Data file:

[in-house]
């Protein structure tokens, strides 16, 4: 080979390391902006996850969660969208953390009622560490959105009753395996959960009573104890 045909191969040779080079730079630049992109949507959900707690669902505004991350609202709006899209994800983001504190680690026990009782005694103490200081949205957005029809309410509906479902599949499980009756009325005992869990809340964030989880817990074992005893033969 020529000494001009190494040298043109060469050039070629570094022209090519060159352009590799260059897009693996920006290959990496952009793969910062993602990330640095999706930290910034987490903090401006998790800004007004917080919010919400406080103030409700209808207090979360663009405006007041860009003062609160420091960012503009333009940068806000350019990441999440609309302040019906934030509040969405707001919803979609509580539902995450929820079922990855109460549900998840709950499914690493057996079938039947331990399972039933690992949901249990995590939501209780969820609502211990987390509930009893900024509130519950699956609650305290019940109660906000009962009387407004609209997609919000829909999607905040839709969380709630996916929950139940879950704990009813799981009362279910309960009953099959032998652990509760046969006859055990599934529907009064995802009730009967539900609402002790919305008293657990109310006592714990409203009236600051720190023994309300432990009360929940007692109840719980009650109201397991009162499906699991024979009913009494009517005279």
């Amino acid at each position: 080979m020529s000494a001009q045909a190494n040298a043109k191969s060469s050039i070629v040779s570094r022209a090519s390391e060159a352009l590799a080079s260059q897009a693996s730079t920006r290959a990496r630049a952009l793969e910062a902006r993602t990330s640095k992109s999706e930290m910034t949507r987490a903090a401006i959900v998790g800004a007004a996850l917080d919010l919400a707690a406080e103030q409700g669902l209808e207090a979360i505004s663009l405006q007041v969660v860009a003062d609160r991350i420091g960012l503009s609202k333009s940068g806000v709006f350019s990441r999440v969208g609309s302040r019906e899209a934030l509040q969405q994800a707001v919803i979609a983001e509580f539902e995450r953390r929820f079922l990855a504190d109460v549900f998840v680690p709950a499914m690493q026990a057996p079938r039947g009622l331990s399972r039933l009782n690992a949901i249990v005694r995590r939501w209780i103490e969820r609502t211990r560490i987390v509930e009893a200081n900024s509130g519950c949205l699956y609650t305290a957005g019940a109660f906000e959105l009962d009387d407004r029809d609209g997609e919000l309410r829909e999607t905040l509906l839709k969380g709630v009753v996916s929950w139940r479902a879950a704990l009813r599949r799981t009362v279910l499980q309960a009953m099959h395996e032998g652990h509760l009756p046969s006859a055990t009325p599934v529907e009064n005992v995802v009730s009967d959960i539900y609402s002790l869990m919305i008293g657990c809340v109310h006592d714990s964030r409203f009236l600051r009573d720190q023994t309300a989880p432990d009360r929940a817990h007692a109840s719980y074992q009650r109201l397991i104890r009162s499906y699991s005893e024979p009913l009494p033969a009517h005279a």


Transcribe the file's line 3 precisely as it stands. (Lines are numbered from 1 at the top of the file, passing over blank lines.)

């Amino acid at each position: 080979m020529s000494a001009q045909a190494n040298a043109k191969s060469s050039i070629v040779s570094r022209a090519s390391e060159a352009l590799a080079s260059q897009a693996s730079t920006r290959a990496r630049a952009l793969e910062a902006r993602t990330s640095k992109s999706e930290m910034t949507r987490a903090a401006i959900v998790g800004a007004a996850l917080d919010l919400a707690a406080e103030q409700g669902l209808e207090a979360i505004s663009l405006q007041v969660v860009a003062d609160r991350i420091g960012l503009s609202k333009s940068g806000v709006f350019s990441r999440v969208g609309s302040r019906e899209a934030l509040q969405q994800a707001v919803i979609a983001e509580f539902e995450r953390r929820f079922l990855a504190d109460v549900f998840v680690p709950a499914m690493q026990a057996p079938r039947g009622l331990s399972r039933l009782n690992a949901i249990v005694r995590r939501w209780i103490e969820r609502t211990r560490i987390v509930e009893a200081n900024s509130g519950c949205l699956y609650t305290a957005g019940a109660f906000e959105l009962d009387d407004r029809d609209g997609e919000l309410r829909e999607t905040l509906l839709k969380g709630v009753v996916s929950w139940r479902a879950a704990l009813r599949r799981t009362v279910l499980q309960a009953m099959h395996e032998g652990h509760l009756p046969s006859a055990t009325p599934v529907e009064n005992v995802v009730s009967d959960i539900y609402s002790l869990m919305i008293g657990c809340v109310h006592d714990s964030r409203f009236l600051r009573d720190q023994t309300a989880p432990d009360r929940a817990h007692a109840s719980y074992q009650r109201l397991i104890r009162s499906y699991s005893e024979p009913l009494p033969a009517h005279a």